The water density in the pore cavity oscillates between an almost empty (closed) and filled (open) state (Fig. 1a). We refer to the waterfilled pore state as open because such a pore environment would favorably solvate an ion and conceivably allow its permeation. Conversely, we assume that a pore that cannot sustain water at liquid densities will present a significant energetic barrier to an ion. As shown in Fig. 1c, water molecules can pass each other and often permeate the pore in opposite directions simultaneously.
Even though the oscillating behavior was already suggested by earlier 1ns simulations (23) only at these longer times do clear patterns emerge. The characteristics of the porewater system change substantially with the pore radius. The oscillations (Fig. 1a) depend strongly on the radius. The water density (Fig. 2) shows large pores to be waterfilled and strongly layered at bulk density. With decreasing radius the average density is reduced because of longer closed states even though layer structures remain. The narrowest pores appear almost void of water.
The sudden change in behavior is borne out quantitatively by the openness (Fig. 3a), which indicates a sharp increase with increasing radius around R = 0.55 nm. Although the range of radii over which this transition takes place appears to be small (0.45–0.7 nm) the crosssectional area doubles. The maximum number of water molecules actually found in the cavity in our simulations more than doubles from 21 to 46 in this range of R, so that the average environment that each water molecule experiences changes considerably.
Density. The radial densities in Fig. 2 show destabilization of the liquid phase with decreasing pore radius. Above R = 0.45 nm distinctive layering is visible in the pore, and for the larger pores appears as an extension of the planar layering near the slab. For R < 0.45 nm no such features remain and the density is on average close to 0. The open state can be identified with liquid water and the closed state with water vapor. In the continuously open 1nm pore, the average density 〈n(t)〉/n_{bulk} is 0.82, but 0.032 in the closed 0.35nm pore. Brovchenko et al. (33) carried out Gibbs ensemble Monte Carlo simulations of the coexistence of liquid TIP4P water with its vapor in an infinite cylindrical hydrophobic pore of radius R = 1.075 nm. At T = 300 K they obtained a liquid density of 0.81 and a vapor density close to 0, in agreement with the numbers from our MD simulations.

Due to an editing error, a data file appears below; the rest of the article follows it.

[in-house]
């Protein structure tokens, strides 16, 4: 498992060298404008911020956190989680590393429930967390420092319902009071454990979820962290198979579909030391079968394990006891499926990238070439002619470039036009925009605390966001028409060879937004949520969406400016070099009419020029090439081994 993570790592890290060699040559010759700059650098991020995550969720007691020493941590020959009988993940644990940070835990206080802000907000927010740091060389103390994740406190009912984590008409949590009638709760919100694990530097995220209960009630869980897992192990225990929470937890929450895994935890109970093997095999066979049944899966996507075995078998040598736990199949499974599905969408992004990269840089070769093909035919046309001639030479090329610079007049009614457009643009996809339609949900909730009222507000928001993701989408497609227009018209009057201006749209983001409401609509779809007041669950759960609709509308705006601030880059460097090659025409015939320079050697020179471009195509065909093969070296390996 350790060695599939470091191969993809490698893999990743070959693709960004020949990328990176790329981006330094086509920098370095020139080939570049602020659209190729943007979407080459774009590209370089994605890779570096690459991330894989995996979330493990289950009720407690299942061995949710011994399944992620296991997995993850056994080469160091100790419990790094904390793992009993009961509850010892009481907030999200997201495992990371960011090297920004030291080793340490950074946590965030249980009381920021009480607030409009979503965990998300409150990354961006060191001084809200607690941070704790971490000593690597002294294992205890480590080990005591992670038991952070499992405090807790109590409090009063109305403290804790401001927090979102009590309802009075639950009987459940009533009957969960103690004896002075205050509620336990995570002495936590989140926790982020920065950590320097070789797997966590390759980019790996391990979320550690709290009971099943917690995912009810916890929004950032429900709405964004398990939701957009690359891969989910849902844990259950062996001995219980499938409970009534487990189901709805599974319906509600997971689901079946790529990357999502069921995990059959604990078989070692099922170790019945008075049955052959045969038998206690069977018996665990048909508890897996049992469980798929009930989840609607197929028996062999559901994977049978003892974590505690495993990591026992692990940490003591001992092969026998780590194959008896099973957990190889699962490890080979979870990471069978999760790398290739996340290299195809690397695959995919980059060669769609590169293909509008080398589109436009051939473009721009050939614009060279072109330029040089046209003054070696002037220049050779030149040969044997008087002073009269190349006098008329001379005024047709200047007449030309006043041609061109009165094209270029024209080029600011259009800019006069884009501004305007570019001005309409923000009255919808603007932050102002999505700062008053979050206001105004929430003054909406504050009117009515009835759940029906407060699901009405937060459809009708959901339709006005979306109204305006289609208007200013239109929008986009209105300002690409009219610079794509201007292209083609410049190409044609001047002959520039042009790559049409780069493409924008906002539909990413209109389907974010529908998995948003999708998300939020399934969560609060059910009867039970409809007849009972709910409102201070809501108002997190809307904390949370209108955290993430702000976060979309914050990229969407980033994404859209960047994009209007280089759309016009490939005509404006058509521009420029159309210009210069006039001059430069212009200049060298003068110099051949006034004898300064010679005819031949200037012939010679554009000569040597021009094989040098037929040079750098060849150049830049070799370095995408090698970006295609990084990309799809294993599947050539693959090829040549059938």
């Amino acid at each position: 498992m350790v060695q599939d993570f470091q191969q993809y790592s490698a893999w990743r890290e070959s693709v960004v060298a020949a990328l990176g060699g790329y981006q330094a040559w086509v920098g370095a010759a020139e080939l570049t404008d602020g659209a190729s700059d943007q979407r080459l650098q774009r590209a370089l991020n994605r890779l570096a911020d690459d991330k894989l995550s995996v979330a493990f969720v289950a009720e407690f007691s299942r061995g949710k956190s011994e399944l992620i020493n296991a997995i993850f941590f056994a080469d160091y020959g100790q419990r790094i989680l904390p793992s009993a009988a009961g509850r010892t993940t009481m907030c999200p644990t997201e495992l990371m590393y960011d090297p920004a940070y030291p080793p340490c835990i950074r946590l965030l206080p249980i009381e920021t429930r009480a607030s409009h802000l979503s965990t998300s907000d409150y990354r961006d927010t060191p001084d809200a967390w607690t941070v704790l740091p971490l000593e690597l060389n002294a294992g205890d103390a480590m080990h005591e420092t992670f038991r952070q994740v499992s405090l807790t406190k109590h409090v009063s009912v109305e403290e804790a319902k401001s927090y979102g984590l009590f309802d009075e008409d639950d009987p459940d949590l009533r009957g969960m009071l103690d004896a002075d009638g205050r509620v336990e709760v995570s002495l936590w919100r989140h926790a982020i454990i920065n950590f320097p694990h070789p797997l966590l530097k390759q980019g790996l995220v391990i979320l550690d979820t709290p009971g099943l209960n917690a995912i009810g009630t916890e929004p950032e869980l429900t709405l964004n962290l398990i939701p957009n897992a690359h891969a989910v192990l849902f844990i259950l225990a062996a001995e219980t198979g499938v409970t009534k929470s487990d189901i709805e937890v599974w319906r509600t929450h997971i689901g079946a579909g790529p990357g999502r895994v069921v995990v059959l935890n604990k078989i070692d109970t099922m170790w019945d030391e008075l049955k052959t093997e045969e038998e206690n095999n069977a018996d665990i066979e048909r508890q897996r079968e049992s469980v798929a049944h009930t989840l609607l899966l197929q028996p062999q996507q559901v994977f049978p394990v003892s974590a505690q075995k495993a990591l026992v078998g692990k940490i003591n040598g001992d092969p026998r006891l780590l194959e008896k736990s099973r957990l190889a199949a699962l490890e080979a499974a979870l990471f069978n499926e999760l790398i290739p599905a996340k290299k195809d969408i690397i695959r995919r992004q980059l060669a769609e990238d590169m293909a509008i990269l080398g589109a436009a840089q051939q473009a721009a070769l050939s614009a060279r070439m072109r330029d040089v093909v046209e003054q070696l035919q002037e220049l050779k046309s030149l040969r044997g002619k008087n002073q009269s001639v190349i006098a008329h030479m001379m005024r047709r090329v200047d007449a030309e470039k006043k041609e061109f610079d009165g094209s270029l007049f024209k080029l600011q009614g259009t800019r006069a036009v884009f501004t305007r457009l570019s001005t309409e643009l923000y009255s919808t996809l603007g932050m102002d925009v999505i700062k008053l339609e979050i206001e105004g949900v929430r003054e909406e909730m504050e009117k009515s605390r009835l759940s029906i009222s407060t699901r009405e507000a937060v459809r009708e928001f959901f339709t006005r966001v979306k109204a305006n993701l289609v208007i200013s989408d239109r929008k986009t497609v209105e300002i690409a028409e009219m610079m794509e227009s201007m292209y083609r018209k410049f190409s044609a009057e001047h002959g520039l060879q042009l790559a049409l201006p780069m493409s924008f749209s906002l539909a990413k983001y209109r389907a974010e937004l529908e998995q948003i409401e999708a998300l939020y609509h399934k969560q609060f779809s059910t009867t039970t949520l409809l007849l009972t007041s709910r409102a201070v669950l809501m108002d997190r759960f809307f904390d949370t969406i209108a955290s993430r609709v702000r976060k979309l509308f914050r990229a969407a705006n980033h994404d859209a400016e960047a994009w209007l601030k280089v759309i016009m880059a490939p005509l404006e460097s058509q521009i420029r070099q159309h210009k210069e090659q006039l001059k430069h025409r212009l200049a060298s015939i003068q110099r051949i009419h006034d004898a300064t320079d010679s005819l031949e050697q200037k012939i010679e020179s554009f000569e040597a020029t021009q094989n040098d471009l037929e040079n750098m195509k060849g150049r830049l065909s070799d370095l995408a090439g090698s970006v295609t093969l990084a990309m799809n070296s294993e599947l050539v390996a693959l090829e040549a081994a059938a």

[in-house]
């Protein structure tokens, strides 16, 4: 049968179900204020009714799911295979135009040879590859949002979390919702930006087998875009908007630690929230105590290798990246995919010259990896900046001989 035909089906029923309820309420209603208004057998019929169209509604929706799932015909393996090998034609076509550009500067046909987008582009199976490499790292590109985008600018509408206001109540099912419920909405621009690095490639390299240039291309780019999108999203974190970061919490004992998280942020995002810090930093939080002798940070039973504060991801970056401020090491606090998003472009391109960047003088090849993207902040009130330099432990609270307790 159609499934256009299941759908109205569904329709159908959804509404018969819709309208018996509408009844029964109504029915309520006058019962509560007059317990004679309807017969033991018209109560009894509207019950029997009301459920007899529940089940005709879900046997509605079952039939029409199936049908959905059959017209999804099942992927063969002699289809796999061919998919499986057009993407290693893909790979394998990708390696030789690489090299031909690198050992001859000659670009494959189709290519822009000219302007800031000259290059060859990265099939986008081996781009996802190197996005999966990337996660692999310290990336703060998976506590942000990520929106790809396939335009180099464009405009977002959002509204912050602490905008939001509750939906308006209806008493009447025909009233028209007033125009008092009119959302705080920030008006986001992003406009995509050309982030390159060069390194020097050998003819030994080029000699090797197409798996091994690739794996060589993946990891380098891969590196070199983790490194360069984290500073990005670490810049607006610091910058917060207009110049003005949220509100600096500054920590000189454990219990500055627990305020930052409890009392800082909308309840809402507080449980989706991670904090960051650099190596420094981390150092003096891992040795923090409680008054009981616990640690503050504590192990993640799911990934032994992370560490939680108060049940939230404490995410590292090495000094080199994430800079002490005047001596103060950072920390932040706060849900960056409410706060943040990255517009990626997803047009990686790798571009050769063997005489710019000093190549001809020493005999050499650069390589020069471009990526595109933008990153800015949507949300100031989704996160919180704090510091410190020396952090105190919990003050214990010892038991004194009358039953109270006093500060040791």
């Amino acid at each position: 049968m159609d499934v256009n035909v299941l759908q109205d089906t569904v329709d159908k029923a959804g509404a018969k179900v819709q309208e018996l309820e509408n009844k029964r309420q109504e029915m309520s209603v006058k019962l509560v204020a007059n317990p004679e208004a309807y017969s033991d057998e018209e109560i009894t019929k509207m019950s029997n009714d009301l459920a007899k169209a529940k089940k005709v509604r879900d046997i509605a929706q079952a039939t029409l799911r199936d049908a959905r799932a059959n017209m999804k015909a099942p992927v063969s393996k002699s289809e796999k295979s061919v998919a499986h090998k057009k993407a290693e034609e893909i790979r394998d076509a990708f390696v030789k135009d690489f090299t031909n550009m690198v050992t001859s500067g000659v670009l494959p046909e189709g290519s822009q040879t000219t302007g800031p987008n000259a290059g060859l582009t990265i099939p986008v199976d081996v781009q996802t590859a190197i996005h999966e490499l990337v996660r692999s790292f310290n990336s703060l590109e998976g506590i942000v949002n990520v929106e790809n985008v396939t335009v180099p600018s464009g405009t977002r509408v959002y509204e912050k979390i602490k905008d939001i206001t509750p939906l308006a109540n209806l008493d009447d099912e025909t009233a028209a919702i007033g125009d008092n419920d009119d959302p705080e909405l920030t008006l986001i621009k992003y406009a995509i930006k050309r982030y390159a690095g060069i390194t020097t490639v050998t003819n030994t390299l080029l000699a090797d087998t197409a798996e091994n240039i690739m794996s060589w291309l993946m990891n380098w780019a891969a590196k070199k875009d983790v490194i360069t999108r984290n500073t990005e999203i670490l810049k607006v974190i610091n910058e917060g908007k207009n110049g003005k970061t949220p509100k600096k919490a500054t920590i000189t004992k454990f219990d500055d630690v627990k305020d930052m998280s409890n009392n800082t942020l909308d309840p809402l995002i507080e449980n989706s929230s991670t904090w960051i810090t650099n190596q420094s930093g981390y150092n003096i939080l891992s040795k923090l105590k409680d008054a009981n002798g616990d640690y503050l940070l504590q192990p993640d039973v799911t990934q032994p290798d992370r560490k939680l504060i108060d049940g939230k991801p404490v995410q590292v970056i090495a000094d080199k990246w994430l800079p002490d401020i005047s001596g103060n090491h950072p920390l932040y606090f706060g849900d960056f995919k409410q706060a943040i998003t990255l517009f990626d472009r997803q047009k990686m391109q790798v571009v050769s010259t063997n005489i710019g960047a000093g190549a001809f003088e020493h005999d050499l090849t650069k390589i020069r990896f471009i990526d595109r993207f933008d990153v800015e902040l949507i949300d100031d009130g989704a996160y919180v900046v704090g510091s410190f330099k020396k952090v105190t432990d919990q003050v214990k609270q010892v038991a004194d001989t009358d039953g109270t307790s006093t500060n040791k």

Analysis of the structure in the radial PMF (Fig. 3b) lends further support to the above interpretation. Water molecules fill the narrow pores (R ≤ ≈0.45 nm) homogeneously as it is expected for vapor. For the wider pores, distinct layering is visible as the liquid state dominates. The number of layers increases from two to three, with the central water column being the preferred position initially. As the radius increases, the central minimum shifts toward the wall. For R = 0.7 nm the center of the pore is clearly disfavored by 0.2 k_{B}T. In the largest pore (R = 1 nm), the influence of curvature on the density already seems to be negligible as it is almost identical to the situation near a planar hydrophobic slab.
Kinetics. Condensation (filling of the pore) and evaporation (emptying) occur in an avalanchelike fashion as shown in Fig. 1c. In our simulations both events take place within ≈30 ps, roughly independent of R. However, the actual evaporation and condensation processes seem to follow different paths, as we can infer from the analysis of the kinetics of the oscillations. The time series of Fig. 1a reveals that the lifetimes of the open and closed state behave differently with increasing pore radius (Fig. 3c). In the range 0.45 nm ≤ R ≤ 0.6 nm, the average time a pore is in the closed state is almost constant, τ_{c} = 1.40 ± 0.37 ns; outside this range no simple functional relationship is apparent. The average open time can be described as an exponential τ_{o}(R) = aexp(R/ζ) with a = 1.3 × 10^{5} ns and ζ = 4.9 × 10^{2} nm for 0.35 nm ≤ R ≤ 0.7 nm.